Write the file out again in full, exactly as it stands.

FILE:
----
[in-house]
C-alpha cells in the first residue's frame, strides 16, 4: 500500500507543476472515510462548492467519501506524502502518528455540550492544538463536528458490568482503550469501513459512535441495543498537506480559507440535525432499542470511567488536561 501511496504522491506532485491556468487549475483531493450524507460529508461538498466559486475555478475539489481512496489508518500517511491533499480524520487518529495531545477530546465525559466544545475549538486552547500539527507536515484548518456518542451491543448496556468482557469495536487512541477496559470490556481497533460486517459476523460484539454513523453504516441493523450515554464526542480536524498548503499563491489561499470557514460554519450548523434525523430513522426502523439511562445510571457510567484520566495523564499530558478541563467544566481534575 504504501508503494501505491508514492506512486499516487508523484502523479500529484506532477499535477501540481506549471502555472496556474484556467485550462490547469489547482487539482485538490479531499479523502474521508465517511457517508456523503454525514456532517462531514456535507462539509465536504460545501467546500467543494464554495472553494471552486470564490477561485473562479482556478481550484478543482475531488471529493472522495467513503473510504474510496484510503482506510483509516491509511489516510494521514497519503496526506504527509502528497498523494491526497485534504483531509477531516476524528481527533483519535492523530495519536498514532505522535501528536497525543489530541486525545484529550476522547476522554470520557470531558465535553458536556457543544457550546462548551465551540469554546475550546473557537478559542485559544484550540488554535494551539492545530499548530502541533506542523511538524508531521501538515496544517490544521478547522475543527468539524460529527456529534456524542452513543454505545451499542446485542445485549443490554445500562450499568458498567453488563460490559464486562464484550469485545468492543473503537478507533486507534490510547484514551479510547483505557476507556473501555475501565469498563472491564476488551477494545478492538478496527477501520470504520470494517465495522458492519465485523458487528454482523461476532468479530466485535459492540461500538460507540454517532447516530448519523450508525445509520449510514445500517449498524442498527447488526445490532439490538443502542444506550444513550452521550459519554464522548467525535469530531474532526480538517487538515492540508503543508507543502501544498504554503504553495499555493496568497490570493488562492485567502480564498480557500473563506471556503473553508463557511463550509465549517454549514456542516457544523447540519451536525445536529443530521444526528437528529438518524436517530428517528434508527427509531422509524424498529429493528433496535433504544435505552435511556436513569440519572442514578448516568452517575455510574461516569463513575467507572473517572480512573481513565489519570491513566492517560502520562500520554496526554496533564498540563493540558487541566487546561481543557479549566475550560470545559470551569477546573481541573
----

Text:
[in-house]
C-alpha cells in the first residue's frame, strides 16, 4: 500500500507543476472515510462548492467519501506524502502518528455540550492544538463536528458490568482503550469501513459512535441495543498537506480559507440535525432499542470511567488536561 501511496504522491506532485491556468487549475483531493450524507460529508461538498466559486475555478475539489481512496489508518500517511491533499480524520487518529495531545477530546465525559466544545475549538486552547500539527507536515484548518456518542451491543448496556468482557469495536487512541477496559470490556481497533460486517459476523460484539454513523453504516441493523450515554464526542480536524498548503499563491489561499470557514460554519450548523434525523430513522426502523439511562445510571457510567484520566495523564499530558478541563467544566481534575 504504501508503494501505491508514492506512486499516487508523484502523479500529484506532477499535477501540481506549471502555472496556474484556467485550462490547469489547482487539482485538490479531499479523502474521508465517511457517508456523503454525514456532517462531514456535507462539509465536504460545501467546500467543494464554495472553494471552486470564490477561485473562479482556478481550484478543482475531488471529493472522495467513503473510504474510496484510503482506510483509516491509511489516510494521514497519503496526506504527509502528497498523494491526497485534504483531509477531516476524528481527533483519535492523530495519536498514532505522535501528536497525543489530541486525545484529550476522547476522554470520557470531558465535553458536556457543544457550546462548551465551540469554546475550546473557537478559542485559544484550540488554535494551539492545530499548530502541533506542523511538524508531521501538515496544517490544521478547522475543527468539524460529527456529534456524542452513543454505545451499542446485542445485549443490554445500562450499568458498567453488563460490559464486562464484550469485545468492543473503537478507533486507534490510547484514551479510547483505557476507556473501555475501565469498563472491564476488551477494545478492538478496527477501520470504520470494517465495522458492519465485523458487528454482523461476532468479530466485535459492540461500538460507540454517532447516530448519523450508525445509520449510514445500517449498524442498527447488526445490532439490538443502542444506550444513550452521550459519554464522548467525535469530531474532526480538517487538515492540508503543508507543502501544498504554503504553495499555493496568497490570493488562492485567502480564498480557500473563506471556503473553508463557511463550509465549517454549514456542516457544523447540519451536525445536529443530521444526528437528529438518524436517530428517528434508527427509531422509524424498529429493528433496535433504544435505552435511556436513569440519572442514578448516568452517575455510574461516569463513575467507572473517572480512573481513565489519570491513566492517560502520562500520554496526554496533564498540563493540558487541566487546561481543557479549566475550560470545559470551569477546573481541573